It appears that engineers draw a lot of inspiration from snakes when it comes to robots. We’ve already shown you snake-inspired machines that dig through sand and soil, snake-like robots that may even be deployed in emergencies, and snake robots that fix pipes on the ocean floor.
Robots that are thin, adaptable, and extensible
According to a university press release, a group at the University of Toronto Mississauga under the direction of Jessica Burgner-Kahrs, head of the Continuum Robotics Lab, is currently developing extremely thin, adaptable, and extendable robots that medical professionals might utilize to save lives. They accomplish this by entering challenging locations.
“Imagine a neurosurgeon doing a brain tumor removal. The surgeon must follow a direct path through the brain to the malignant mass while using a conventional, hard surgical tool, risking injuring important tissue in the process, claim the researchers in a news release.
Burgner-Kahrs imagines a time when one of her snake-like robots could travel around crucial tissue while yet getting to the precise surgical spot under the control of a surgeon. Brain cancers that were previously incurable might unexpectedly become treatable.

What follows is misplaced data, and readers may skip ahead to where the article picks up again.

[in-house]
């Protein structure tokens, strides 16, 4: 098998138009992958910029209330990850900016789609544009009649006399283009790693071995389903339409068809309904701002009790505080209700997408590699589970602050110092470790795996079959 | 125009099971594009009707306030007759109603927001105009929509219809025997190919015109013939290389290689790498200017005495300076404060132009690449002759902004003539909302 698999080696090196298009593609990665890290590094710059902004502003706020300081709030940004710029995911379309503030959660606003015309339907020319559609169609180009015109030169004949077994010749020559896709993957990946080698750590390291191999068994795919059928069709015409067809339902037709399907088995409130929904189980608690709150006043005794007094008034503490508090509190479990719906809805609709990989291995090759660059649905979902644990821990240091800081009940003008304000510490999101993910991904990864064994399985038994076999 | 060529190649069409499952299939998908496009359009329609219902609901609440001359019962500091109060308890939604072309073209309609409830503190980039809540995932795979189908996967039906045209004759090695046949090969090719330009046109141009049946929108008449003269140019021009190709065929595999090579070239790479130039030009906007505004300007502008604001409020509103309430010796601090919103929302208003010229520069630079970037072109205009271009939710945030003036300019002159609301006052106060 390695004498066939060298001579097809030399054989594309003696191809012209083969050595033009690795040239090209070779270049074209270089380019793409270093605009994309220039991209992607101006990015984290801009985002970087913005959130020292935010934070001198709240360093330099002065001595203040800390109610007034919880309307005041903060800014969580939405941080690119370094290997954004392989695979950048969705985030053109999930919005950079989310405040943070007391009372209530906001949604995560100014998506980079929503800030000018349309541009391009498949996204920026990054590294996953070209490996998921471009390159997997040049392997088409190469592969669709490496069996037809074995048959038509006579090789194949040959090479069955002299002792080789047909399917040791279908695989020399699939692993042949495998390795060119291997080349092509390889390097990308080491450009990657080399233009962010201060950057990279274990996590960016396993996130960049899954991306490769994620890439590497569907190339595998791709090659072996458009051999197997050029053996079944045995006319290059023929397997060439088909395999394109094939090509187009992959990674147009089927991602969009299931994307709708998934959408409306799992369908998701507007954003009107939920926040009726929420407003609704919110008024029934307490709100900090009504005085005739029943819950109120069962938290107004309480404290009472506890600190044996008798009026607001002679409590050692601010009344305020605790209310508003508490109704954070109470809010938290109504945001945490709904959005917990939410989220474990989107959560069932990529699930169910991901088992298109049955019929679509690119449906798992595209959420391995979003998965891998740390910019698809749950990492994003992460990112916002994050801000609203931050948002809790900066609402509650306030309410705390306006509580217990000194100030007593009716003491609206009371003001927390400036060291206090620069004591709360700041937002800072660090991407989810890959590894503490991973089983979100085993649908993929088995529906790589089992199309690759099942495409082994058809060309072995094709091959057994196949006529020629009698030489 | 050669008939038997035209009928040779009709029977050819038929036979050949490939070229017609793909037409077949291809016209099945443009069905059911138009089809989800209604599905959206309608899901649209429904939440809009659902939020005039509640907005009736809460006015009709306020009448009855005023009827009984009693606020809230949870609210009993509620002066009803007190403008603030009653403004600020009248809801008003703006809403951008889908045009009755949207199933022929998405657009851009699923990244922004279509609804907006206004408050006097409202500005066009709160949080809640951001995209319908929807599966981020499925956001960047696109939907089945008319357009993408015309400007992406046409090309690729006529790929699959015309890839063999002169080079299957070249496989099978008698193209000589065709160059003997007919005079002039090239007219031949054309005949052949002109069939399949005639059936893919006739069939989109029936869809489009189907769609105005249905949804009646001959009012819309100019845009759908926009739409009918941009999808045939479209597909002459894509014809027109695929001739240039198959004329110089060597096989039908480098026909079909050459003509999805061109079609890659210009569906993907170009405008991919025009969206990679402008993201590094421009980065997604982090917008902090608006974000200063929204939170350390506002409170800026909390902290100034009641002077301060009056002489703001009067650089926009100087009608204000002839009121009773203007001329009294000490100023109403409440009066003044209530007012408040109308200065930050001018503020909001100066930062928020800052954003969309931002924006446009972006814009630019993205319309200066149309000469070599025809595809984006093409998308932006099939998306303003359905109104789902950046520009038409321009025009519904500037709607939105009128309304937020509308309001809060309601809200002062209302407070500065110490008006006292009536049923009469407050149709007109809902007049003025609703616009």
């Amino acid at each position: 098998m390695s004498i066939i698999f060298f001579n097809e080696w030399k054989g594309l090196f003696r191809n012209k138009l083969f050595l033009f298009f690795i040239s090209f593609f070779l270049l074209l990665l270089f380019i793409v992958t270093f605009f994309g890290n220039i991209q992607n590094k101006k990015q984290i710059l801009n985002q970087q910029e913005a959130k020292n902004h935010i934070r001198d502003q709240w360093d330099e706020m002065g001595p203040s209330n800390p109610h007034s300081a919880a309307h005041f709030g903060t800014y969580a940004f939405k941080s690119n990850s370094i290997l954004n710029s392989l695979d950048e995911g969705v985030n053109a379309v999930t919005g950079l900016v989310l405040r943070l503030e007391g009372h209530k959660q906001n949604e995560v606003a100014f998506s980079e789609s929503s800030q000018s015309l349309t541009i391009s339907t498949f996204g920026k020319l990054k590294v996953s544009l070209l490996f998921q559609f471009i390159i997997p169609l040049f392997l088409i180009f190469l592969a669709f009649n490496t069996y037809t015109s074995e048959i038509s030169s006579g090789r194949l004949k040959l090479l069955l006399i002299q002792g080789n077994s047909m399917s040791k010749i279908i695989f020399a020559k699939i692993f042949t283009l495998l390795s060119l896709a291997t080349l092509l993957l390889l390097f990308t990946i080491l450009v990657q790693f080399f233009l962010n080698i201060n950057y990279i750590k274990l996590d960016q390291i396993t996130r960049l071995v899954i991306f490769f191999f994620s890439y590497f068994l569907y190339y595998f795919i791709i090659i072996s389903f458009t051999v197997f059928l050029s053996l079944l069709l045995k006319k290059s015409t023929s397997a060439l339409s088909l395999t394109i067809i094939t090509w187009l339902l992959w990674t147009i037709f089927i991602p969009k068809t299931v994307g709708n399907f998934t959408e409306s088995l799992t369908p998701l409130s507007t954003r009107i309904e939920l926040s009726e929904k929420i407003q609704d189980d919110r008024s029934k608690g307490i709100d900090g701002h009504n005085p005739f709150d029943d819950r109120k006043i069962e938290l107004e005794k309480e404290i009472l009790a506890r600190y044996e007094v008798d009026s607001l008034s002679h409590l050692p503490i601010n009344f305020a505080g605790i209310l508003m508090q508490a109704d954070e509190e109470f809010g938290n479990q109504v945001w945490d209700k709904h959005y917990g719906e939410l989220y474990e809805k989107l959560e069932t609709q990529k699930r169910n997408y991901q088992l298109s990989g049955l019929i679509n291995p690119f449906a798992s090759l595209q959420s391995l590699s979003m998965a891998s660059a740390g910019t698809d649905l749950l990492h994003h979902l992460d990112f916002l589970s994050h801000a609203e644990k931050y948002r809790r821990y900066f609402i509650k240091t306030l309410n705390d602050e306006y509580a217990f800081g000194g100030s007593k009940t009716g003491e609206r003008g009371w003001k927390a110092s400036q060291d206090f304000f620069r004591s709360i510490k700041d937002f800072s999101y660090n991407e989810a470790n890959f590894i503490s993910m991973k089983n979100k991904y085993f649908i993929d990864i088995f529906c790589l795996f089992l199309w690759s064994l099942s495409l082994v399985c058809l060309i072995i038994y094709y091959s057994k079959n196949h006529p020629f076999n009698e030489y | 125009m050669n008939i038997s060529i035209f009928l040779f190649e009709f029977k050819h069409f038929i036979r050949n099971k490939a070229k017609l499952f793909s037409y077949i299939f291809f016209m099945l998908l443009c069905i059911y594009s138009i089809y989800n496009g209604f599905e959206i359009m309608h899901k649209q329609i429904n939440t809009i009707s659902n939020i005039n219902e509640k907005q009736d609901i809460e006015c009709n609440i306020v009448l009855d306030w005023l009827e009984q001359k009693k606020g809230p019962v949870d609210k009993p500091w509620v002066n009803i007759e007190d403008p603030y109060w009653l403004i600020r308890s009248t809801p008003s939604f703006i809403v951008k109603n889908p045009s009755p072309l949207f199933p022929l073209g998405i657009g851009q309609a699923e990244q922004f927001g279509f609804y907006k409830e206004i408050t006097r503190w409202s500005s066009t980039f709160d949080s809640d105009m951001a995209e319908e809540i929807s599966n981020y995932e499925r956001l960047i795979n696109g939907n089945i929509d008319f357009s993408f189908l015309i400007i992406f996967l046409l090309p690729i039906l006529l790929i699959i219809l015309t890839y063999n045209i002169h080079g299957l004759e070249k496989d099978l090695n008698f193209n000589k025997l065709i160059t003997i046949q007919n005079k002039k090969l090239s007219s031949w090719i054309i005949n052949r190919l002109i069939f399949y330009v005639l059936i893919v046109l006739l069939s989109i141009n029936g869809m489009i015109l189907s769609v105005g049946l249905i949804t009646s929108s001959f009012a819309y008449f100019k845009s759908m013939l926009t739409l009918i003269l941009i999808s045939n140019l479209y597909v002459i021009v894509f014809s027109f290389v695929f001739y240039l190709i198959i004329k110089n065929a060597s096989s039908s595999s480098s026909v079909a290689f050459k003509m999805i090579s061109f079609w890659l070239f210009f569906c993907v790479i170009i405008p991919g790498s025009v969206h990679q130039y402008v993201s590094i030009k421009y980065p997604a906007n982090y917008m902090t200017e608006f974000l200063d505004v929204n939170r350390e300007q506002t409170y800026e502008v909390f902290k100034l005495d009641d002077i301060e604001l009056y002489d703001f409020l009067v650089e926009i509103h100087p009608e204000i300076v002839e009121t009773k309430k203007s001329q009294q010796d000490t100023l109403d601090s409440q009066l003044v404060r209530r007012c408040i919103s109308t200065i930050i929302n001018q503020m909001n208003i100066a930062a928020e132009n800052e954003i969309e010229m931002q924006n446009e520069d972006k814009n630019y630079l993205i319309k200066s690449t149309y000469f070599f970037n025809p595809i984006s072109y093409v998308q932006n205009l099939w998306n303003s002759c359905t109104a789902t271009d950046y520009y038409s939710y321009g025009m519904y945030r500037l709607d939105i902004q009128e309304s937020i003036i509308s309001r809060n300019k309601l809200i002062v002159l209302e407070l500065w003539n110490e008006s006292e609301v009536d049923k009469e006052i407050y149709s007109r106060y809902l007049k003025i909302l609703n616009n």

This is a significant accomplishment that could one day transform the medical sector. Even models that are semi-autonomous and may one-day self-direct are being developed by the researchers.
Robots may employ sensors to avoid obstructions in their path, but surgeons would still need to direct them in the appropriate direction. The innovation would simplify and secure surgery.
The researchers’ work is guided by three questions.
Burgner-Kahrs claims that she bases her work on attempting to address the following three questions to accomplish this challenging goal:
How can we program continuum robots to navigate challenging surroundings even more precisely?
How can we create a robot-human interface that is simpler to use? Can a robot become entirely autonomous?
How can we work together to accomplish a goal using several continuum robots?
Additionally, the scientist and her group are working with brand-new snake robot designs that are even more flexible and dexterous. One current design is origami-inspired, which makes it exceedingly light and able to extend up to ten times further than prior models. Because of this, it is perfect for search and rescue operations.
There is no doubt that snake robots can have a wide range of purposes and can be made in many sizes and shapes. This implies that their potential is not confined to a single sector. The creation of these multifunctional devices may ultimately simplify a lot of difficult chores in our lives.